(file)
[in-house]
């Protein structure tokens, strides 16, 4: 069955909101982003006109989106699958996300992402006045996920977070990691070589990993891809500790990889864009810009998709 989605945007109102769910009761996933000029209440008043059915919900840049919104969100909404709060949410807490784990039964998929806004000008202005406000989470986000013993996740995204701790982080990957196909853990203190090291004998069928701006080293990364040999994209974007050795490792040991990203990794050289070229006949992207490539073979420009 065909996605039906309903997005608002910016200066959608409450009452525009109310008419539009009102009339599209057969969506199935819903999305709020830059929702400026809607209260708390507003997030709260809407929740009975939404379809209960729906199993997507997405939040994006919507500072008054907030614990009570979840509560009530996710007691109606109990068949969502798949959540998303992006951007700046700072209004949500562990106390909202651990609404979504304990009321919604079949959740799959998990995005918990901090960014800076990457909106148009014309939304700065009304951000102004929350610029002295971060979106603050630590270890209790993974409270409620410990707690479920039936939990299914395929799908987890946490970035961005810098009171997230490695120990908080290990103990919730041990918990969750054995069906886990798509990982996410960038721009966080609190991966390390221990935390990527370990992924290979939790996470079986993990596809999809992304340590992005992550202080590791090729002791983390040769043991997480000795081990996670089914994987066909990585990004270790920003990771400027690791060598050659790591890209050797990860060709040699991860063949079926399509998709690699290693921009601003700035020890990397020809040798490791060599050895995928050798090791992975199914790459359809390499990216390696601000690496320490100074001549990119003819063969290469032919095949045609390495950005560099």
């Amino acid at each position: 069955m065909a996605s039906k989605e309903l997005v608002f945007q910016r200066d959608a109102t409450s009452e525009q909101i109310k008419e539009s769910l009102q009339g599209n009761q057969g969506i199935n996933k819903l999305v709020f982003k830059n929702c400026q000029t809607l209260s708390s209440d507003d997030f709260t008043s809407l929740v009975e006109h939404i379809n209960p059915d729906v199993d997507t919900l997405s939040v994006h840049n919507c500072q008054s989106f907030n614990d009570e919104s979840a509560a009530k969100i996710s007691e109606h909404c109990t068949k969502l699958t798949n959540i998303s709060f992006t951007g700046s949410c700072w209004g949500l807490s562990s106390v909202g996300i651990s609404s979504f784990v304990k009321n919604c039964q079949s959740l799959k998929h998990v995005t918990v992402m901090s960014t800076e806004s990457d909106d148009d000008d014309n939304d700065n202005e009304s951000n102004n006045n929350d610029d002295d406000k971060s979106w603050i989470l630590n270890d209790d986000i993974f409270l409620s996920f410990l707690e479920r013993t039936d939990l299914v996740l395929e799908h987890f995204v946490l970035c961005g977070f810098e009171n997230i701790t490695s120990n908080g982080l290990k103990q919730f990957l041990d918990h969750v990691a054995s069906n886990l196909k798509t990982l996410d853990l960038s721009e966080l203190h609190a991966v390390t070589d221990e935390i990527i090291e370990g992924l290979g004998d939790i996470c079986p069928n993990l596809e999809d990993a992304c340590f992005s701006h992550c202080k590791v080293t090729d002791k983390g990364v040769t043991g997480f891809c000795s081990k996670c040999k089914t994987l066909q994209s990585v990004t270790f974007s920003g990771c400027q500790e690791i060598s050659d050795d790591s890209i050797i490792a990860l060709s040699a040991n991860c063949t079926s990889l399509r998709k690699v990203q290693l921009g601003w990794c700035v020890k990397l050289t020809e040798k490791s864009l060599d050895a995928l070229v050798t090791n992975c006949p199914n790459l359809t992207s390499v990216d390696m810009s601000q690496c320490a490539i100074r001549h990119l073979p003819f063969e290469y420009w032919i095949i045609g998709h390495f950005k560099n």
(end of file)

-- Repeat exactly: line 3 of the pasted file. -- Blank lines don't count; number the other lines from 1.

């Amino acid at each position: 069955m065909a996605s039906k989605e309903l997005v608002f945007q910016r200066d959608a109102t409450s009452e525009q909101i109310k008419e539009s769910l009102q009339g599209n009761q057969g969506i199935n996933k819903l999305v709020f982003k830059n929702c400026q000029t809607l209260s708390s209440d507003d997030f709260t008043s809407l929740v009975e006109h939404i379809n209960p059915d729906v199993d997507t919900l997405s939040v994006h840049n919507c500072q008054s989106f907030n614990d009570e919104s979840a509560a009530k969100i996710s007691e109606h909404c109990t068949k969502l699958t798949n959540i998303s709060f992006t951007g700046s949410c700072w209004g949500l807490s562990s106390v909202g996300i651990s609404s979504f784990v304990k009321n919604c039964q079949s959740l799959k998929h998990v995005t918990v992402m901090s960014t800076e806004s990457d909106d148009d000008d014309n939304d700065n202005e009304s951000n102004n006045n929350d610029d002295d406000k971060s979106w603050i989470l630590n270890d209790d986000i993974f409270l409620s996920f410990l707690e479920r013993t039936d939990l299914v996740l395929e799908h987890f995204v946490l970035c961005g977070f810098e009171n997230i701790t490695s120990n908080g982080l290990k103990q919730f990957l041990d918990h969750v990691a054995s069906n886990l196909k798509t990982l996410d853990l960038s721009e966080l203190h609190a991966v390390t070589d221990e935390i990527i090291e370990g992924l290979g004998d939790i996470c079986p069928n993990l596809e999809d990993a992304c340590f992005s701006h992550c202080k590791v080293t090729d002791k983390g990364v040769t043991g997480f891809c000795s081990k996670c040999k089914t994987l066909q994209s990585v990004t270790f974007s920003g990771c400027q500790e690791i060598s050659d050795d790591s890209i050797i490792a990860l060709s040699a040991n991860c063949t079926s990889l399509r998709k690699v990203q290693l921009g601003w990794c700035v020890k990397l050289t020809e040798k490791s864009l060599d050895a995928l070229v050798t090791n992975c006949p199914n790459l359809t992207s390499v990216d390696m810009s601000q690496c320490a490539i100074r001549h990119l073979p003819f063969e290469y420009w032919i095949i045609g998709h390495f950005k560099n």